A return to the more classic Italian noir of the earlier Aurelio Zen novels - corruption, backhanding, intrigue, betrayals, and pasts that haunt in the present.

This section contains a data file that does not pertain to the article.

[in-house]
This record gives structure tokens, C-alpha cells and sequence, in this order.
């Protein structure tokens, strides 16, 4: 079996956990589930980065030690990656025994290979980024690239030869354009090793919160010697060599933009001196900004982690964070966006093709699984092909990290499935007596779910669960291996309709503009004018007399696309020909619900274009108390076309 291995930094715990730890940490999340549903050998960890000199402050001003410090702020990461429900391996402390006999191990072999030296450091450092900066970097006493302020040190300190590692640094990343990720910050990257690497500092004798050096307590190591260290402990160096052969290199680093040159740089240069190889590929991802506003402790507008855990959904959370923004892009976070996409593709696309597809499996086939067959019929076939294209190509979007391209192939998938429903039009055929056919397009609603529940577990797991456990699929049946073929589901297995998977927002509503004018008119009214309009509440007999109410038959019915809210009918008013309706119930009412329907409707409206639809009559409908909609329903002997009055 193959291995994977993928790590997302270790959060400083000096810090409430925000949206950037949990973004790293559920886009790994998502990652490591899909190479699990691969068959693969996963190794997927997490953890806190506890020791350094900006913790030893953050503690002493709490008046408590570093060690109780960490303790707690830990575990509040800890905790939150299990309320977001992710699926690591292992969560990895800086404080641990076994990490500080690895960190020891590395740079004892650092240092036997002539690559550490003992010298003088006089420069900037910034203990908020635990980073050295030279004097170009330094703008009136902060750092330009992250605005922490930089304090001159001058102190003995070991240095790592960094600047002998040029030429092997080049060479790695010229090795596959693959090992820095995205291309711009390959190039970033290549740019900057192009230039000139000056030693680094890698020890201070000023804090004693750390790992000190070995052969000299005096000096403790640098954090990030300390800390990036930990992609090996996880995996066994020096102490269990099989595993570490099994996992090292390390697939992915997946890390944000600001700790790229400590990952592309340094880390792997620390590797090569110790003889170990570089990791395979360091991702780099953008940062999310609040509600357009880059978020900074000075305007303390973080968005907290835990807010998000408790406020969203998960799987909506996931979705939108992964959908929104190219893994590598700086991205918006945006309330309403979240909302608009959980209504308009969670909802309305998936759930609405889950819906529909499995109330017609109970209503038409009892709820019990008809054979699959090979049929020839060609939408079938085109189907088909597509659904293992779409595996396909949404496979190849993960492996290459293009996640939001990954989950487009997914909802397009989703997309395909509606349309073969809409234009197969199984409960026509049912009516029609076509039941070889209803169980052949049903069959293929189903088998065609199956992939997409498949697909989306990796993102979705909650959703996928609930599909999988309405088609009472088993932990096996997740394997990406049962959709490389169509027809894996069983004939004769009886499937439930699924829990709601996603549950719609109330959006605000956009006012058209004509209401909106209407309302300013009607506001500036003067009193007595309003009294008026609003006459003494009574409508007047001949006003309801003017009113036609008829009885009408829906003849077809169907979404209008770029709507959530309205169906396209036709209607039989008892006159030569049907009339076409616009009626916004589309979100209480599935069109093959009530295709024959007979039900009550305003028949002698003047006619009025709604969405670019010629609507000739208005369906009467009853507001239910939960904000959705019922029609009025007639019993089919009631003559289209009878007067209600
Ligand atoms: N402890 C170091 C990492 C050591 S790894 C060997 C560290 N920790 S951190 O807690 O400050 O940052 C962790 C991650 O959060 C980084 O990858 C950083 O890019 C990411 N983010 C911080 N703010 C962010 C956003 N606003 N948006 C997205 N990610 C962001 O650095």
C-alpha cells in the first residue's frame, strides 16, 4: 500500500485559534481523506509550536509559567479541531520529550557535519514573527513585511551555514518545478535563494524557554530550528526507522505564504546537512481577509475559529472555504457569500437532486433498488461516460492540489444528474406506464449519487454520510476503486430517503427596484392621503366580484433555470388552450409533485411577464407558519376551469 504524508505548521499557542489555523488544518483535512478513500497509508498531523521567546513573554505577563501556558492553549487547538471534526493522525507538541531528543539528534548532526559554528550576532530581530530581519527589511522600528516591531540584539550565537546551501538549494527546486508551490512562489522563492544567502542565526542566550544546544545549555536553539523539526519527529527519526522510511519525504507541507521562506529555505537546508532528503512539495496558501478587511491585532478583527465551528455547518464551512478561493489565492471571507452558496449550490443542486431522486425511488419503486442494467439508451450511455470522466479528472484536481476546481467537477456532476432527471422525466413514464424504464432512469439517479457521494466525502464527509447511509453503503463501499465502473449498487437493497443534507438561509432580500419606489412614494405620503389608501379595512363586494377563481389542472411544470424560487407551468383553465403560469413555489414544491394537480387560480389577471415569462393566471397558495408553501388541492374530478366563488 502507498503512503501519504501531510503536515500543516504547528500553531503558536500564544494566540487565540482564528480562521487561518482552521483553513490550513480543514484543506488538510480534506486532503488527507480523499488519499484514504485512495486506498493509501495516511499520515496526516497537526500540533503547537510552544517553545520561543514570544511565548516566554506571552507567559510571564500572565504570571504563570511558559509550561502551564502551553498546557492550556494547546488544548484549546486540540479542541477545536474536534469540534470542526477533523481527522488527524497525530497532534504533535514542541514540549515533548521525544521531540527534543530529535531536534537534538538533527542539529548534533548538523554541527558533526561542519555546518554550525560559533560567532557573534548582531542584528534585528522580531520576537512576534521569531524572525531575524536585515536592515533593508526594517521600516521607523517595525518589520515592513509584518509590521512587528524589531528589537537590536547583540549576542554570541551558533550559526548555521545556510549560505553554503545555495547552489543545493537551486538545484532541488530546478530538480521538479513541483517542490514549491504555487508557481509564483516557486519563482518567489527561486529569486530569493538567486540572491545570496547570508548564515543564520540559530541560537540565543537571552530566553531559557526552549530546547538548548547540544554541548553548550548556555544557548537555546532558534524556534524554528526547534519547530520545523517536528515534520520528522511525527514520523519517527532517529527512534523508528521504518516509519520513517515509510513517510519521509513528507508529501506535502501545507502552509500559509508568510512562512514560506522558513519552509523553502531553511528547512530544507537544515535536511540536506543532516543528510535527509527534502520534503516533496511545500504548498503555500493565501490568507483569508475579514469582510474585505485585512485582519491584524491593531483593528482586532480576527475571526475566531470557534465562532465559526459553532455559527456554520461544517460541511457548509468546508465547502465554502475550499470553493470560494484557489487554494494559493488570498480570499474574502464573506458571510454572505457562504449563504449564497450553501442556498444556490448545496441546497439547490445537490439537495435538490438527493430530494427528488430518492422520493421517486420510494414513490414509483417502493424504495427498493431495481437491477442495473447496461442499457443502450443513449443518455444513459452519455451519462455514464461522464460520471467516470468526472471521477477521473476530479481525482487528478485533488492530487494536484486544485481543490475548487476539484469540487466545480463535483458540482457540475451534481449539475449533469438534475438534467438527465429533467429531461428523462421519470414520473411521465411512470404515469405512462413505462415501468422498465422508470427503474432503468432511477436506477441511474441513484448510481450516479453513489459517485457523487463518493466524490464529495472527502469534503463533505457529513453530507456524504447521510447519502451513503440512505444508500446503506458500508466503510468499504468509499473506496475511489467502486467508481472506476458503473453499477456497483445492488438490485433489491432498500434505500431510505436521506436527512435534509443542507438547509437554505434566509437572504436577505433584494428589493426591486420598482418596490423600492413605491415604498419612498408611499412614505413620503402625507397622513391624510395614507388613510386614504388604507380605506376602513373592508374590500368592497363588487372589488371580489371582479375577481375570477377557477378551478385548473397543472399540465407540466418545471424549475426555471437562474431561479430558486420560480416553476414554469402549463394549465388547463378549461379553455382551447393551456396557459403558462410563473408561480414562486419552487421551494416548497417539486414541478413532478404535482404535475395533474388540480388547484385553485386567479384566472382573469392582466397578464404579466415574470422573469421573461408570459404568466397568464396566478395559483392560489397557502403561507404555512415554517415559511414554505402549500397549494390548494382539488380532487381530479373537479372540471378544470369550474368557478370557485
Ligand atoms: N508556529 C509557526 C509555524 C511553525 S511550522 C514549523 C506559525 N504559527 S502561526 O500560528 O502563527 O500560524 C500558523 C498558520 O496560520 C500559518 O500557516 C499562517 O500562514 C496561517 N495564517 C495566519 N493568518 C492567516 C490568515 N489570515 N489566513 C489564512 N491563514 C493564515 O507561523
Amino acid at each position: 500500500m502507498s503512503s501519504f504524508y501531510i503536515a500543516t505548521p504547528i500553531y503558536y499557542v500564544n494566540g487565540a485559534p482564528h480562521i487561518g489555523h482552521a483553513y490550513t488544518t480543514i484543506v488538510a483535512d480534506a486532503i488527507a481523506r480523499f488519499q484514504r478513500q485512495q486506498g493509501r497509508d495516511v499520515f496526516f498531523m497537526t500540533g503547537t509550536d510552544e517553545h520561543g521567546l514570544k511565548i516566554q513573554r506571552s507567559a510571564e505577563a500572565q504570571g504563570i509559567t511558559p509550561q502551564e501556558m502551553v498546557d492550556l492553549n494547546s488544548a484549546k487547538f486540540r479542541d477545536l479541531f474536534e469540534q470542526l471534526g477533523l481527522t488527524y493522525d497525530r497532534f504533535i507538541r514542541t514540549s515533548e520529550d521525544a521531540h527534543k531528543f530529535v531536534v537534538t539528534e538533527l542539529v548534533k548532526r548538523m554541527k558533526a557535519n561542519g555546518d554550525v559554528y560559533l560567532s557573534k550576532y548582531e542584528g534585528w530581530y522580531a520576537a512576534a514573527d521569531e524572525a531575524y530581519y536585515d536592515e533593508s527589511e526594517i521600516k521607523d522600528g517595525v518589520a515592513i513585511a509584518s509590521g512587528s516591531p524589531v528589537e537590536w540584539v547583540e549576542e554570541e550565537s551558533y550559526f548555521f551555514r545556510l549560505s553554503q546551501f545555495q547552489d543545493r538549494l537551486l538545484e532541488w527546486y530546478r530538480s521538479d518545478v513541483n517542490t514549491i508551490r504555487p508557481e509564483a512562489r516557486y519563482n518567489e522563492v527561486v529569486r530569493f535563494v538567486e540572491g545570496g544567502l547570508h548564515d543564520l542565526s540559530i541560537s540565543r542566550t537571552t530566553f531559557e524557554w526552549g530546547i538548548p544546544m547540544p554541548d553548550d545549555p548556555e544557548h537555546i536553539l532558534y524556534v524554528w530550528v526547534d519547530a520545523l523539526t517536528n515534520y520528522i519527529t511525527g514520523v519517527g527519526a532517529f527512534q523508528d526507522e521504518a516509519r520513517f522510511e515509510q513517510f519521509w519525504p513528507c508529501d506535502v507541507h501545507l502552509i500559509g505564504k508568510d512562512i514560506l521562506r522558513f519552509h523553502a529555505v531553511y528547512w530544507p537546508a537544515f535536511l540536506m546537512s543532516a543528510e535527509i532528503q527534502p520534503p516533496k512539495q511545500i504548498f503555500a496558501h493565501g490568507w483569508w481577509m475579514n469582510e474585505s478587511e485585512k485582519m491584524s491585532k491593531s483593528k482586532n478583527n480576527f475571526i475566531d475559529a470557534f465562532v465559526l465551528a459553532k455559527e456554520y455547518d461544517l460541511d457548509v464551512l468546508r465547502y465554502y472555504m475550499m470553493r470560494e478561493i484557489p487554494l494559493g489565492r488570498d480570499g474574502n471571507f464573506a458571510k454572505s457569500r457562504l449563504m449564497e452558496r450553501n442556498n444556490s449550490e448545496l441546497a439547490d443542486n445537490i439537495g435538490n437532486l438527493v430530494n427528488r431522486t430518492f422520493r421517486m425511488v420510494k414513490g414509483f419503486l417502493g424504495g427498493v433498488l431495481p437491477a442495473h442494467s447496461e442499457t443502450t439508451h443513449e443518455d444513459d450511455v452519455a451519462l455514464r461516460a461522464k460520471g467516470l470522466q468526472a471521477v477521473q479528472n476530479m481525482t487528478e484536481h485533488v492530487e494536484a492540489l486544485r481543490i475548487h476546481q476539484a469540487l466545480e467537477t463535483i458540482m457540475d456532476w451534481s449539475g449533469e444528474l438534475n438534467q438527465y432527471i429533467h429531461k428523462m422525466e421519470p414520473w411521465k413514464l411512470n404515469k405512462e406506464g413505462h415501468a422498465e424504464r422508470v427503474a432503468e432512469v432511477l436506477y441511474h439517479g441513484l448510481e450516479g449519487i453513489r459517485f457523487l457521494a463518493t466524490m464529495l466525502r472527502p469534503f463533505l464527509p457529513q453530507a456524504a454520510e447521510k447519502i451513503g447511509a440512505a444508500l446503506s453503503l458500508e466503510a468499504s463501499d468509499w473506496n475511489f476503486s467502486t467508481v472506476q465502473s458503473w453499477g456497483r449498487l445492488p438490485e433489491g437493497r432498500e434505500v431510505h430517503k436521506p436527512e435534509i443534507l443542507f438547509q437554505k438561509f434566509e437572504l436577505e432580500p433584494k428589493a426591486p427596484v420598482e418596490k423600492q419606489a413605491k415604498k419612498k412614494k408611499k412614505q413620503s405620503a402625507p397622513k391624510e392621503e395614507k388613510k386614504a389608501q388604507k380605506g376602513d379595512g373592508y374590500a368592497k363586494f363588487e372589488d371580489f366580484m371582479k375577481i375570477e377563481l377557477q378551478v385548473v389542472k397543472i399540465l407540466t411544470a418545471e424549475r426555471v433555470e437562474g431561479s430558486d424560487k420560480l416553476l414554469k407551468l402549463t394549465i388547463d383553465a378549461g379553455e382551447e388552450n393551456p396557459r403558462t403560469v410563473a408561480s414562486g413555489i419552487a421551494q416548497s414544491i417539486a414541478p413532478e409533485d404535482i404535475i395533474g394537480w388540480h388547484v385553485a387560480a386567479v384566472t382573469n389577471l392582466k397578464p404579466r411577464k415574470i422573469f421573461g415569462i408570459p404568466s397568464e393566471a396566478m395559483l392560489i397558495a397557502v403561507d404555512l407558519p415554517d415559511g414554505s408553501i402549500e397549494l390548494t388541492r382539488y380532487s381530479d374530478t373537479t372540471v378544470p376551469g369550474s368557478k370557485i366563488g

This is the first Michael Dibdin book that I read. I liked it for the most part, but I found the plot a little too convoluted; it was difficult to keep track of the past and present relationships between characters. I don't think I'll read any more from this author.
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